What is Hyperthyroidism?

This is a common disease of older cats. The thyroid gland is located in the neck just below the throat. It makes a hormone that affects your cat’s whole body. It is comparable to the gas supply for a car and this hormone gives your cat ‘get up and go’ and stimulates the entire metabolism. Often, older cats develop a benign tumour of this gland that is harmless except it secrets too much of this hormone. The excess levels of the hormone causes the symptoms of Hyperthyroidism which include weight loss, personality change, heart murmur, vomiting, diarrhea, increased thirst, and more.

What Can you do about this disease?

Your cat will need to start on a medication called Tapazole which will stop the thyroid gland from making excessive thyroid hormone. After your cat is treated with Tapazole, he/she will need to be monitored with regular blood and urine tests. This is to ensure that he/she is properly regulated and that there are no side effects to the liver and bone marrow. Also, the kidney function needs to be closely monitored.

If your cat has no kidney problems after being on the medicine for 8 weeks then your cat can have Radioactive Iodine treatment. This treatment can potentially provide a permanent solution. Then your cat will not require daily medication and repeated blood profiles.

There is now a new food that is available called Y/D which can treat hyperthyroidsim. If your cat will eat this food exclusively (which comes in a canned and dry version) he/she does not need Tapazole or Radioactive treatment. If your cat is already on Tapazole, you can gradually transition him/her off the Tapazole. However, your cats’ thyroid levels will still need to be monitored with blood tests.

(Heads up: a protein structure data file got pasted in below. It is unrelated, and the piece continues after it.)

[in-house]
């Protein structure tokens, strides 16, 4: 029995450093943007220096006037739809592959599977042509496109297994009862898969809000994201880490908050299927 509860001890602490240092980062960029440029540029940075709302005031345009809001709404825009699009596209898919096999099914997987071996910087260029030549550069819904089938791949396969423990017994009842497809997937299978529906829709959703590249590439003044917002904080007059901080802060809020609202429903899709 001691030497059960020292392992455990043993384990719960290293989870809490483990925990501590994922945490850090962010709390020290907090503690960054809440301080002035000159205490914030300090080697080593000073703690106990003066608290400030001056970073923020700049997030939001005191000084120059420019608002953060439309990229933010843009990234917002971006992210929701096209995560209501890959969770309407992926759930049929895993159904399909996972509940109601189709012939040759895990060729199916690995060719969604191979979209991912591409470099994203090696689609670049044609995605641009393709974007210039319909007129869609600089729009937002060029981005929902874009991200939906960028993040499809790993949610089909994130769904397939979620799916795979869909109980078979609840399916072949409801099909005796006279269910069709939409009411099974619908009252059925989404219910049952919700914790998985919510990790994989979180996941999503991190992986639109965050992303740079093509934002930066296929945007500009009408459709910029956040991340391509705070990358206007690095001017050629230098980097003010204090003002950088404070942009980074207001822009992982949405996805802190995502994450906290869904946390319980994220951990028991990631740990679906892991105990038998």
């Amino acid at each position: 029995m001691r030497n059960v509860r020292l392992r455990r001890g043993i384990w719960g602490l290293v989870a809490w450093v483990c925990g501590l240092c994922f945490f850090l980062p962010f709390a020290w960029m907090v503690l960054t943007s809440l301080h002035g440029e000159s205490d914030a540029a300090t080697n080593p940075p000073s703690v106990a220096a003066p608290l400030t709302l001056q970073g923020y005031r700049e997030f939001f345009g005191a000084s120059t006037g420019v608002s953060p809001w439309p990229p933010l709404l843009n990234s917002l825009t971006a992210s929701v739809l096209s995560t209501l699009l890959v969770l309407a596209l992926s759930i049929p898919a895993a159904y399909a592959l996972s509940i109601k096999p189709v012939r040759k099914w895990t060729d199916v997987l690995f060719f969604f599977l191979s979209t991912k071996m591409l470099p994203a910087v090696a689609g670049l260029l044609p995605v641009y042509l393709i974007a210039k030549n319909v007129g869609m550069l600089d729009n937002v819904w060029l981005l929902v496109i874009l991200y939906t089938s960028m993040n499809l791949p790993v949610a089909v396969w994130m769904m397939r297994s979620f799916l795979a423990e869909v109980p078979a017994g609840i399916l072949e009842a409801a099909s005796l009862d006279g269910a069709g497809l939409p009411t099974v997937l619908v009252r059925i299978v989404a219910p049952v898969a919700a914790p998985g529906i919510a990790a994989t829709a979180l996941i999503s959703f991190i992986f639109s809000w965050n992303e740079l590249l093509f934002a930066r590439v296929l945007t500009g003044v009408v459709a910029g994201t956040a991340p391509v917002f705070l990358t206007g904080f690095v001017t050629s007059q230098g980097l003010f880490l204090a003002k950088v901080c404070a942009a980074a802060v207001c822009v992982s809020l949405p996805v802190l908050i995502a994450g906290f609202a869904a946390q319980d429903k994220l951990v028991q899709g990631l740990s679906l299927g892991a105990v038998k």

Are there any side effects to the Tapazole medicine?

Yes there are. They occur in a small number of cats. The side effects are:

  • Not eating or eating less
  • Dull or depressed
  • Vomiting
  • Itchy face

Call Us Immediately & Stop The Medication If You Notice Any Of These Reactions.

Some cats receiving Tapazole get problems with their liver, kidneys or blood cells. This is why it is important that we repeat blood and urine tests on cats while they are on Tapazole.

Is Tapazole hard to give to most cats?

It is usually not a problem since Tapazole comes in many different forms of administration. We just have to find what works best for you and your cat. Tapazole comes in pill form, a flavoured liquid, a chewable tablet or a transdermal cream that you just apply to the skin of the inner portion of the ear.

Call us immediately if your cat becomes dull, is vomiting or stops eating.